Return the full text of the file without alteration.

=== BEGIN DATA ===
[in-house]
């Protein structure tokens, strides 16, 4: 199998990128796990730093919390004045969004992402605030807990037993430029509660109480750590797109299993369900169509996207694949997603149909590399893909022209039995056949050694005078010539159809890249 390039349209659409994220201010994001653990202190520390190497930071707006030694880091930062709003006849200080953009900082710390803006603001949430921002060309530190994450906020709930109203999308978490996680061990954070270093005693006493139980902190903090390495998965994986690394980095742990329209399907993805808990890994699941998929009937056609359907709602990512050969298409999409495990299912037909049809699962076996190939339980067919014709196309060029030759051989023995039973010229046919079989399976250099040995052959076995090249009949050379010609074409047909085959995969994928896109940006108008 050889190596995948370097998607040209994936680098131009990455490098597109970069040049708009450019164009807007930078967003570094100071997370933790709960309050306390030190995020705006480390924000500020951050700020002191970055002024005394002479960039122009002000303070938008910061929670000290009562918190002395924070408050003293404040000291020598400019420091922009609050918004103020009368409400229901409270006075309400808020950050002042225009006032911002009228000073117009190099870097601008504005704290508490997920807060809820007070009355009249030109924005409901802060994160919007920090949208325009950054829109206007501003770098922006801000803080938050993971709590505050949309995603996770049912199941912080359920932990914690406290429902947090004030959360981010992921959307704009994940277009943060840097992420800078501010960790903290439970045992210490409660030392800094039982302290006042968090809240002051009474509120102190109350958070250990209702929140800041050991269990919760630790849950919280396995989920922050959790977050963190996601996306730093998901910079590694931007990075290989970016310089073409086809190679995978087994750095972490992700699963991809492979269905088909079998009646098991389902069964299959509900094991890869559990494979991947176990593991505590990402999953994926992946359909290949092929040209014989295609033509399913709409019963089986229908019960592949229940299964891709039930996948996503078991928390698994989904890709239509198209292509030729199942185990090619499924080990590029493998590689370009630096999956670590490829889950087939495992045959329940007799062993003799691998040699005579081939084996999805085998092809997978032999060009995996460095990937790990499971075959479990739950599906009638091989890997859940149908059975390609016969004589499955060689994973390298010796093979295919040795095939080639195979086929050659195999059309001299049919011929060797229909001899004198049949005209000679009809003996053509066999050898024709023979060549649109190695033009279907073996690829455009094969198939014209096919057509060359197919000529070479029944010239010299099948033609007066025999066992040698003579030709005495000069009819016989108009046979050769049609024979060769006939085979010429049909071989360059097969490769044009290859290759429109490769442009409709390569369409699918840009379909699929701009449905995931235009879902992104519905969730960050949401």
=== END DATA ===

[in-house]
């Protein structure tokens, strides 16, 4: 199998990128796990730093919390004045969004992402605030807990037993430029509660109480750590797109299993369900169509996207694949997603149909590399893909022209039995056949050694005078010539159809890249 390039349209659409994220201010994001653990202190520390190497930071707006030694880091930062709003006849200080953009900082710390803006603001949430921002060309530190994450906020709930109203999308978490996680061990954070270093005693006493139980902190903090390495998965994986690394980095742990329209399907993805808990890994699941998929009937056609359907709602990512050969298409999409495990299912037909049809699962076996190939339980067919014709196309060029030759051989023995039973010229046919079989399976250099040995052959076995090249009949050379010609074409047909085959995969994928896109940006108008 050889190596995948370097998607040209994936680098131009990455490098597109970069040049708009450019164009807007930078967003570094100071997370933790709960309050306390030190995020705006480390924000500020951050700020002191970055002024005394002479960039122009002000303070938008910061929670000290009562918190002395924070408050003293404040000291020598400019420091922009609050918004103020009368409400229901409270006075309400808020950050002042225009006032911002009228000073117009190099870097601008504005704290508490997920807060809820007070009355009249030109924005409901802060994160919007920090949208325009950054829109206007501003770098922006801000803080938050993971709590505050949309995603996770049912199941912080359920932990914690406290429902947090004030959360981010992921959307704009994940277009943060840097992420800078501010960790903290439970045992210490409660030392800094039982302290006042968090809240002051009474509120102190109350958070250990209702929140800041050991269990919760630790849950919280396995989920922050959790977050963190996601996306730093998901910079590694931007990075290989970016310089073409086809190679995978087994750095972490992700699963991809492979269905088909079998009646098991389902069964299959509900094991890869559990494979991947176990593991505590990402999953994926992946359909290949092929040209014989295609033509399913709409019963089986229908019960592949229940299964891709039930996948996503078991928390698994989904890709239509198209292509030729199942185990090619499924080990590029493998590689370009630096999956670590490829889950087939495992045959329940007799062993003799691998040699005579081939084996999805085998092809997978032999060009995996460095990937790990499971075959479990739950599906009638091989890997859940149908059975390609016969004589499955060689994973390298010796093979295919040795095939080639195979086929050659195999059309001299049919011929060797229909001899004198049949005209000679009809003996053509066999050898024709023979060549649109190695033009279907073996690829455009094969198939014209096919057509060359197919000529070479029944010239010299099948033609007066025999066992040698003579030709005495000069009819016989108009046979050769049609024979060769006939085979010429049909071989360059097969490769044009290859290759429109490769442009409709390569369409699918840009379909699929701009449905995931235009879902992104519905969730960050949401």